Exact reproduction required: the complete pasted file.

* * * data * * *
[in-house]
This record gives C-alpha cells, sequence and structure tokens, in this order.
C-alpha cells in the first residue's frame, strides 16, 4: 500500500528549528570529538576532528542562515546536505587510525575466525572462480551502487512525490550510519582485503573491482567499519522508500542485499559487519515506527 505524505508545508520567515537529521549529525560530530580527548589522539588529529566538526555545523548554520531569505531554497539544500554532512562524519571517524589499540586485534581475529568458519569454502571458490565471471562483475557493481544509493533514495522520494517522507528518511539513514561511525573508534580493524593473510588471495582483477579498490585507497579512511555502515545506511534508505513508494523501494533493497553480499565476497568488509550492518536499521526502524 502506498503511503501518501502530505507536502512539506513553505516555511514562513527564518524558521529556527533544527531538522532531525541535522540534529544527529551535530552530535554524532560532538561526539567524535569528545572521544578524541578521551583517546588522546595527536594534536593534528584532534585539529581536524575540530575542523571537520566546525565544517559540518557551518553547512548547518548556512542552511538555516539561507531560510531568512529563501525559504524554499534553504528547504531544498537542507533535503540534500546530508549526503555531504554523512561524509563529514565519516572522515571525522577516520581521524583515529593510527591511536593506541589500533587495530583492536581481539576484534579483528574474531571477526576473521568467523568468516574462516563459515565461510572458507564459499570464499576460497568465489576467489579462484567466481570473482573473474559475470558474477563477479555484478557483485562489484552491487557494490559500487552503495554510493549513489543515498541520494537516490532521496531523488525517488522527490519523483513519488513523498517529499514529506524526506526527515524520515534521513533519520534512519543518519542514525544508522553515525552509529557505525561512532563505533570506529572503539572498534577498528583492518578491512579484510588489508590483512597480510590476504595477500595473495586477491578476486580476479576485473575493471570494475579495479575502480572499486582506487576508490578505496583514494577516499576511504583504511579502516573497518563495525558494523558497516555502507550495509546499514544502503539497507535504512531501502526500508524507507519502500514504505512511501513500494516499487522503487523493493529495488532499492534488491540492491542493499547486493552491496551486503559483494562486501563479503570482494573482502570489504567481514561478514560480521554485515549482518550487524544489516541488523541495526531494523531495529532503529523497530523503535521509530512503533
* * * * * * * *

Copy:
[in-house]
This record gives C-alpha cells, sequence and structure tokens, in this order.
C-alpha cells in the first residue's frame, strides 16, 4: 500500500528549528570529538576532528542562515546536505587510525575466525572462480551502487512525490550510519582485503573491482567499519522508500542485499559487519515506527 505524505508545508520567515537529521549529525560530530580527548589522539588529529566538526555545523548554520531569505531554497539544500554532512562524519571517524589499540586485534581475529568458519569454502571458490565471471562483475557493481544509493533514495522520494517522507528518511539513514561511525573508534580493524593473510588471495582483477579498490585507497579512511555502515545506511534508505513508494523501494533493497553480499565476497568488509550492518536499521526502524 502506498503511503501518501502530505507536502512539506513553505516555511514562513527564518524558521529556527533544527531538522532531525541535522540534529544527529551535530552530535554524532560532538561526539567524535569528545572521544578524541578521551583517546588522546595527536594534536593534528584532534585539529581536524575540530575542523571537520566546525565544517559540518557551518553547512548547518548556512542552511538555516539561507531560510531568512529563501525559504524554499534553504528547504531544498537542507533535503540534500546530508549526503555531504554523512561524509563529514565519516572522515571525522577516520581521524583515529593510527591511536593506541589500533587495530583492536581481539576484534579483528574474531571477526576473521568467523568468516574462516563459515565461510572458507564459499570464499576460497568465489576467489579462484567466481570473482573473474559475470558474477563477479555484478557483485562489484552491487557494490559500487552503495554510493549513489543515498541520494537516490532521496531523488525517488522527490519523483513519488513523498517529499514529506524526506526527515524520515534521513533519520534512519543518519542514525544508522553515525552509529557505525561512532563505533570506529572503539572498534577498528583492518578491512579484510588489508590483512597480510590476504595477500595473495586477491578476486580476479576485473575493471570494475579495479575502480572499486582506487576508490578505496583514494577516499576511504583504511579502516573497518563495525558494523558497516555502507550495509546499514544502503539497507535504512531501502526500508524507507519502500514504505512511501513500494516499487522503487523493493529495488532499492534488491540492491542493499547486493552491496551486503559483494562486501563479503570482494573482502570489504567481514561478514560480521554485515549482518550487524544489516541488523541495526531494523531495529532503529523497530523503535521509530512503533